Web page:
17 October 2011

What Should Steve Read?

Since we no longer have Internet at home, we have more time for reading in our flat.  This only works in the evening if Steve and I both have something to read, otherwise the spouse without a book will wander off to the kitchen and make unsanctioned baked goods (there are often threats of pulling out the doughnut maker) or loudly flop about in the reading area demanding attention.  We don't always have a lot of inner resources.

I've been pretty good at picking up acceptable books for Steve at the library when I collect my own books, but I'm running out of ideas for what he should read (many things I would get for him aren't available in our library).

Books he's read and enjoyed include the following:
  • Ian Rankin novels (but he's not too keen on fiction right now)
  • The Book Thief
  • memoirs about people who adopt dogs (he desperately wants a puppy)
  • Tipping Point (I can't get my hands on the other Malcolm Gladwell books right now, but he wants to read them)
  • Freakonomics and Superfreakonomics
  • The Life and Times of the Thunderbolt Kid
  • The Bob Servant books (local humorous fictional nonfiction)
  • Library Confidential (humorous librarian memoir)
Book I think he'd love if it was available (but it's NOT):
  • Candyfreak
He loves trains, steam power, puppies, facts (he's perfectly happy to read wikipedia for hours at a time), and food (he's just about to submit his PhD on food, so, yes, he's read all the Michael Pollan stuff and similar works and is probably a bit burned out on it, but FUNNY food books would probably be welcomed).

Okay, all you people who still have ready access to readers' advisory resources, what should he read next?


Katya said...

Has he read any books by Henry Petroski?

Breanne said...

I enjoyed reading the food memoir "The Art of Eating In: How I Learned to Stop Spending and Love the Stove." I'm also currently waiting for "Lobsters Scream when you boil them - and other food myths."

Have you thought about getting a Kindle or similar? Does your library have access to a resource like Overdrive where you can download library books to your Kindle or ereader or ipod or even a laptop? That might help a lot with getting books that the library doesn't have.

Amy said...

Predictably Irrational is an interesting read along the lines of Malcolm Gladwell or the Freakonomics stuff.

I'll ask Jaren.

Ann-Marie said...

I just started "Modoc: The True Story of the Greatest Elephant That Ever Lived" by Ralph Helfer last night. It's about a circus elephant. I'm only 4 chapters in, but so far it's great!

You might also have him look at our new Lifestyles Reader's Resource http://www.provolibrary.com/lifestyles
It has a lot of interesting stuff on it. He should also look through some of the other Reader's Resources to get some more ideas!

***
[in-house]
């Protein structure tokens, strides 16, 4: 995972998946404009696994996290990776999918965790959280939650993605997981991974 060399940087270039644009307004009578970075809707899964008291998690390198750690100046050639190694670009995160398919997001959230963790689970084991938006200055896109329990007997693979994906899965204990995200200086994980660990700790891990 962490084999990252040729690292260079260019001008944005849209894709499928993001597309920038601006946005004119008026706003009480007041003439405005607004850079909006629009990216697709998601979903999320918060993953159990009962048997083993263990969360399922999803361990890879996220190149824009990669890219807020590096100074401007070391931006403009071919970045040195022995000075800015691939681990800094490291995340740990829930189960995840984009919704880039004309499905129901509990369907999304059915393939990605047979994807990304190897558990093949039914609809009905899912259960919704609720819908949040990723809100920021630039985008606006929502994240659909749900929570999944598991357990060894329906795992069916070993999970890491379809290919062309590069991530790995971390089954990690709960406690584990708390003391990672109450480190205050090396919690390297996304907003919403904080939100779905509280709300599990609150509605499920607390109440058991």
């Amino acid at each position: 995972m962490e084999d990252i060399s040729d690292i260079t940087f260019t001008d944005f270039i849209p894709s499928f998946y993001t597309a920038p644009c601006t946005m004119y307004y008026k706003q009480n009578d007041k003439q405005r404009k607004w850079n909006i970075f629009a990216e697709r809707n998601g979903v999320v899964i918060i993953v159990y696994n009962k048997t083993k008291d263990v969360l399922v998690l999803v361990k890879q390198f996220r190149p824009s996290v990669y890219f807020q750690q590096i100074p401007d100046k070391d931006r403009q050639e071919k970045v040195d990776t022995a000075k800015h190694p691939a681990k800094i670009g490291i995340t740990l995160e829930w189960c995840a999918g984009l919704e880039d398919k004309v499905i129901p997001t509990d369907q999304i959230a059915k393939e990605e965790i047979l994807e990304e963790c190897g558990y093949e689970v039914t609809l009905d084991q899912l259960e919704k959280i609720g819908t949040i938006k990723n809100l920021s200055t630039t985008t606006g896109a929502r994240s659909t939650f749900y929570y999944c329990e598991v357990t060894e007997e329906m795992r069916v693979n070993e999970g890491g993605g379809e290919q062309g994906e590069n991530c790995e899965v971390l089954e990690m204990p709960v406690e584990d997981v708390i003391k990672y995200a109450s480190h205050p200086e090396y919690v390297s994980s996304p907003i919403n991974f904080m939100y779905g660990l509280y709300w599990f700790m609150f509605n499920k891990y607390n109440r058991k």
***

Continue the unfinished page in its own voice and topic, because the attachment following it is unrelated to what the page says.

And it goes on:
Anonymous said...

You might try, Gordon Sinclair or Pierre Burton books.


MBC said...

Ah, thanks for all the suggestions!
He has not read any Henry Petroski.
Amy, for sure ask Jaren for readalikes, because Freakonomics and Malcolm Gladwell are what he's enjoying the most right now.

Steve said...

Interestingly, my supervisor and I had talked about collaborating on a paper based around the theme of Henry Petroski's books. I have 12 of his book sitting on a shelf across from this very desk. I started 'To Engineer is Human' a few years ago, but it didn't really take. I'll have to give him another chance.

Dad - I've read almost all the Pierre Burton books there are! I think you guys have most of them.

I have been wanting to read some of Wendell Berry's fiction as well.

Katya said...

I know some people find Petroski's style annoying (even if they're interested in the subject matter), so you may or may not like his other books. (I loved The Book on the Bookshelf, but that book had clear crossover appeal for me in terms of relating to library work.)

ldsjaneite said...

If you're library has Westerfeld's trilogy: Leviathan, Behemoth, & Goliath (just published last month). It's steam punk/alternate history and he might like all the machine-y things. It's been my best recommendation all year.

Sara Lyn said...

Has he read any other of Bill Bryson's books? His newest, "Home," is fantastic. David McCullough's "The Greater Journey: Americans in Paris" was also very interesting.

MBC said...

ldsjaneite--I've never tried him with YA stuff. I tried reading those ones myself and couldn't get into them, even though I love Scott Westerfeld. I should give them another try.

Sara Lyn--When I read Home, I read a lot of it out loud to him and he found it really interesting, but neither of us (I don't think) have read any of McCullough's stuff. Will have to put it on the list.

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